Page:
The Best Way To Kill Your Church’s Social Media

I’ve been posting alot about content recently. And while content is what provides value for your church and your community through social media, it is not the foundation of your church’s social media presence. Content will not keep your church’s social media presence going in the long run. Relationships will keep your church’s social media presence alive in the long run. <– [Tweet that]

killing social media

Relationships should be the foundation of what you do online as a church (my friend just wrote a book about this). Of course the gospel is at the center of those relationships, but if you’re not creating a relationship online, then you’ll never see that relationship turn into an offline relationship. And as I’ve talked about before, our goal at Park is to eventually turn an online relationship into an offline relationship. We ultimately want to create face-to-face relationships with the goal of seeing people come into a relationship with Christ, but the chances of that happening are slim if you’re not creating a relationship with them online.

Content and Relationships

The balancing act comes with content and relationships. These two pieces should be keystones of your church’s social media presence, so you must ensure that they are both present. Content creates the relationship and the relationship then leads back to the content. They are two sides of the same coin.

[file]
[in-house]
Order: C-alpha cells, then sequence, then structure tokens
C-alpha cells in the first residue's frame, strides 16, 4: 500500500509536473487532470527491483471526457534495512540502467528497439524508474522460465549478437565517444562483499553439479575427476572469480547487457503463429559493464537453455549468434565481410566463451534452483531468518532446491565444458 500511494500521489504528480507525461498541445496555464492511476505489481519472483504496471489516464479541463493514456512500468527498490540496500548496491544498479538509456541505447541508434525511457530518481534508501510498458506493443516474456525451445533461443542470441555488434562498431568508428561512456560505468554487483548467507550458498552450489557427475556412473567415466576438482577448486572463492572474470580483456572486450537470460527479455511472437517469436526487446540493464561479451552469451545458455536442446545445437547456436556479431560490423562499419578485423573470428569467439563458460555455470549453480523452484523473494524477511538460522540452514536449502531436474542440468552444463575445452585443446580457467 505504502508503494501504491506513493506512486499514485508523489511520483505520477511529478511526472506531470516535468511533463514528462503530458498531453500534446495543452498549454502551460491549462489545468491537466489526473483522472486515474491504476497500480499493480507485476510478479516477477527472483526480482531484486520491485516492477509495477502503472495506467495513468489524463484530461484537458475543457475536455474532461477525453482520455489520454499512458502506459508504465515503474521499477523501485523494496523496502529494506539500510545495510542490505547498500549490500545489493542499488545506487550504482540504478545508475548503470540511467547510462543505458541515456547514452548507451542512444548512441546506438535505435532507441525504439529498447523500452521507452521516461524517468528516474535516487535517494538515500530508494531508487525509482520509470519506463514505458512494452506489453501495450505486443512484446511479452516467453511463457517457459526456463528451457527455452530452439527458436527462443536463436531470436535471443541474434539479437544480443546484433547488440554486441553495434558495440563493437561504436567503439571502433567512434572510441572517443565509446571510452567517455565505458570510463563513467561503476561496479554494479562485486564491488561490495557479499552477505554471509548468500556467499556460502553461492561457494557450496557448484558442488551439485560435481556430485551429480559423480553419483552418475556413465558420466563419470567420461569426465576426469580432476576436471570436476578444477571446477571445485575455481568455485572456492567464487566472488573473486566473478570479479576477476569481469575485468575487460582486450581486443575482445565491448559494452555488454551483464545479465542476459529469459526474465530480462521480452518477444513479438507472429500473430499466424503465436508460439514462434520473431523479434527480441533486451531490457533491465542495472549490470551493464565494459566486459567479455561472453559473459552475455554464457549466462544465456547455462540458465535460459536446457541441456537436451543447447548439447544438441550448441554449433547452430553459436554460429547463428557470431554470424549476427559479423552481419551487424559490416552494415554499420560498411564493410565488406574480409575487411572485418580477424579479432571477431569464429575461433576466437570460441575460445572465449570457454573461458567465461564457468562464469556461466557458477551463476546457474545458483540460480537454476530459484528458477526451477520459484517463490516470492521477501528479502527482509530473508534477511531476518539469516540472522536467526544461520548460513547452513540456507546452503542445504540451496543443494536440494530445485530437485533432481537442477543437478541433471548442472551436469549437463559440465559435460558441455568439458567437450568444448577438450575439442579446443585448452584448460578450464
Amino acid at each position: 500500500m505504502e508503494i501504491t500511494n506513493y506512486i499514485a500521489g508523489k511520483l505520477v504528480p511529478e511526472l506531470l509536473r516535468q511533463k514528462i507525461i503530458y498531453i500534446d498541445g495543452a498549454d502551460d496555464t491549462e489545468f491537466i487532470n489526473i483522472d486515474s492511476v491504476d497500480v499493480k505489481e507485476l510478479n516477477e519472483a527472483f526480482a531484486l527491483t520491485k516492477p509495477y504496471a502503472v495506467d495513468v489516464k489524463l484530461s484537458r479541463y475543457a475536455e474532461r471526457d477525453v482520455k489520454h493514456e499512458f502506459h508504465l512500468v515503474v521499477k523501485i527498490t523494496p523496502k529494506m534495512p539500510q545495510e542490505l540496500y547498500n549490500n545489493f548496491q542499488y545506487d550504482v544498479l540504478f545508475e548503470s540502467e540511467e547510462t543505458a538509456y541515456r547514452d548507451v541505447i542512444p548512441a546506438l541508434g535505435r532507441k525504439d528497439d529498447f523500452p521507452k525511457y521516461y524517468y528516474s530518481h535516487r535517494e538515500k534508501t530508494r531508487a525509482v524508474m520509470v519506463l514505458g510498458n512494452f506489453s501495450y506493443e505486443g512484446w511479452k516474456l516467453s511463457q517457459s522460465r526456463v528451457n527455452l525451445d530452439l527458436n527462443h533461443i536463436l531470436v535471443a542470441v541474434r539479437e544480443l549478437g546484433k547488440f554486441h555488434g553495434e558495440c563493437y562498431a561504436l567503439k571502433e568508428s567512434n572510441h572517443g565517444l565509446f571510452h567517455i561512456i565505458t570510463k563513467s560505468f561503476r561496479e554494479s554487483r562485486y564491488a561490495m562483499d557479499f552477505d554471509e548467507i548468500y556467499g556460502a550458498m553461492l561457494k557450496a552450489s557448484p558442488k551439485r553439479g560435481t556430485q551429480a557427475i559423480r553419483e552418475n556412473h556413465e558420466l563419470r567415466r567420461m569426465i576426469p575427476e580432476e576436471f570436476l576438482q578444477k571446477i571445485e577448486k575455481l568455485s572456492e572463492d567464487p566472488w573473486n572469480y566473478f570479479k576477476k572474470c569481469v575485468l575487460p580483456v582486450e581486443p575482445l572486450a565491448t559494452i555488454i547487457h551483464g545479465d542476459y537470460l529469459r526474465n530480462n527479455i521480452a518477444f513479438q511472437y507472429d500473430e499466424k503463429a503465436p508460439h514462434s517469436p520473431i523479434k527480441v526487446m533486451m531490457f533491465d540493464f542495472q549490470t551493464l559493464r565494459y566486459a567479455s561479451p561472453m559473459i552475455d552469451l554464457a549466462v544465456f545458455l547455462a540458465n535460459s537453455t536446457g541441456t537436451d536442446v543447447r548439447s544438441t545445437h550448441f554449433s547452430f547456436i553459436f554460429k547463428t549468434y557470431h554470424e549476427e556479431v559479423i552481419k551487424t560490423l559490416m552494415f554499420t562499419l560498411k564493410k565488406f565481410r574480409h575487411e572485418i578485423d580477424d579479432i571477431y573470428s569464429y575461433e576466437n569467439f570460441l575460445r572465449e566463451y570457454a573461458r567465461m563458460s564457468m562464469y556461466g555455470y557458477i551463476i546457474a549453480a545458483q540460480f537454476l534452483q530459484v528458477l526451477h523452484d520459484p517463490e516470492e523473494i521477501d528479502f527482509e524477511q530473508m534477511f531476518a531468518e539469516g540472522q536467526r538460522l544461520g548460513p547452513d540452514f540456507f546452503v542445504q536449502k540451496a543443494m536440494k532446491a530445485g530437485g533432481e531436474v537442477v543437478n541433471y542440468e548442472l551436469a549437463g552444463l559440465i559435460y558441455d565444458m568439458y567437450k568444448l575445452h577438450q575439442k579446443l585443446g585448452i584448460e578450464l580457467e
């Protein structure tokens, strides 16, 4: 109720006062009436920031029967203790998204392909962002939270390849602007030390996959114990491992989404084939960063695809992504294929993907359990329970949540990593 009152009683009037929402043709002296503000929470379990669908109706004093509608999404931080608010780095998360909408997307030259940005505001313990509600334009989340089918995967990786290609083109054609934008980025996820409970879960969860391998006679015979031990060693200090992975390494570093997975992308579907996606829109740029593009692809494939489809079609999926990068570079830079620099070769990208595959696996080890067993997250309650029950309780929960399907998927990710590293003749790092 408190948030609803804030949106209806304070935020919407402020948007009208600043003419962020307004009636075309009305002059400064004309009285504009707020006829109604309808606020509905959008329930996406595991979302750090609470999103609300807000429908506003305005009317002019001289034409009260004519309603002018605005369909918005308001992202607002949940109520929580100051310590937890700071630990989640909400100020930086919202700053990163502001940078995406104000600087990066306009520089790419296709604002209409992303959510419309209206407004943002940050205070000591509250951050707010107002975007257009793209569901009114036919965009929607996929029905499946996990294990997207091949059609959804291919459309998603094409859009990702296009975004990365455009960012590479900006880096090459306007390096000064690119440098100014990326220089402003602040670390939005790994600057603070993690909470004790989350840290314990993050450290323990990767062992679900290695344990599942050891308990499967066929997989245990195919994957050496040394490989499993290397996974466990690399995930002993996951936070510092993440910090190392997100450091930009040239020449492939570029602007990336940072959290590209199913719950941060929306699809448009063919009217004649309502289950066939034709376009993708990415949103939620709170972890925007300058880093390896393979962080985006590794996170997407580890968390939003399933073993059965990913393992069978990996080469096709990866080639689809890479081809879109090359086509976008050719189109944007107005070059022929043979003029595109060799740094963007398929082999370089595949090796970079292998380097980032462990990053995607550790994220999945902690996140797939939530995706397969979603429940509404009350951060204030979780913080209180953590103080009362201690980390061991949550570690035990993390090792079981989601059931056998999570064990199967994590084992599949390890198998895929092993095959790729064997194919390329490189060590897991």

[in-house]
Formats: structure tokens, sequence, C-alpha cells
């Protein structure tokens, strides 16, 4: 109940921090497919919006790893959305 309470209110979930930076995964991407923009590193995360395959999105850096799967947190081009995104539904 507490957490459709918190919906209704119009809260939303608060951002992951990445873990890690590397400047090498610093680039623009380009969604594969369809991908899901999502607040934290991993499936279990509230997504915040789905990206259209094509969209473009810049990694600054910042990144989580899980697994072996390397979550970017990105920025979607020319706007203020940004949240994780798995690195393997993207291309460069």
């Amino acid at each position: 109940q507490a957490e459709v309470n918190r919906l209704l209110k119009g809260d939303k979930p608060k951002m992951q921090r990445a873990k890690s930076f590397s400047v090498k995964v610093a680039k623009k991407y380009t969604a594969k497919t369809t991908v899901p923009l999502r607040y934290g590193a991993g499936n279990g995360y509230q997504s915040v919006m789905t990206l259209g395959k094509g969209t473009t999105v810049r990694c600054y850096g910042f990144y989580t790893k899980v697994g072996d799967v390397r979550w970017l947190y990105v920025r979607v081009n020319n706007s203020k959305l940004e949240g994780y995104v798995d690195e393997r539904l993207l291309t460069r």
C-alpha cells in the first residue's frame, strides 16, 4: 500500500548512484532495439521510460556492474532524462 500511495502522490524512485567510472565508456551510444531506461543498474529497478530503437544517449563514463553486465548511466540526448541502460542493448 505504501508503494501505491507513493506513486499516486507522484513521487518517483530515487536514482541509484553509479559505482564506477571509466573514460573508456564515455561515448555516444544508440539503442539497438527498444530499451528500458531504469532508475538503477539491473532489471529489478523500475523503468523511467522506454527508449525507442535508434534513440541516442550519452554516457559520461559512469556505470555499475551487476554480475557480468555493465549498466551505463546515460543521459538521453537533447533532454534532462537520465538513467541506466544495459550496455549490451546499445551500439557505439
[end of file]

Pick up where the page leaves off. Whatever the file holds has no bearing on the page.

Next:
What you must avoid in your church’s social media presence though is posting content for the sake of being seen. If this is your strategy then you’re just going to be adding to the noise, and you’ll gain even less attention. In 2014 you must be posting quality content more frequently in order to reach more people, but one of the first questions you should be asking yourself when creating a post for social media is “Do people care about this?” If the answer is “No” or even “Maybe” then you need to rethink the social media post. If you’re just creating posts in order to have something on your Facebook Page, that’s not a good enough reason to post it. <– [Tweet that]

So before you create that next Facebook post, or that next tweet I want you to ask yourself two questions:

  1. Do people care about this?
  2. Is this post furthering a relationship?

If your answer to one or both of those questions is “No,” you need to go back and figure out how to answer those questions with a “Yes.”

The Church is about the gospel. In order to communicate the gospel you must have relationships. If you’re not creating relationships through your church’s social media presence, you need to go back to the drawing board.

How do you create relationships with content through your church’s social media presence?

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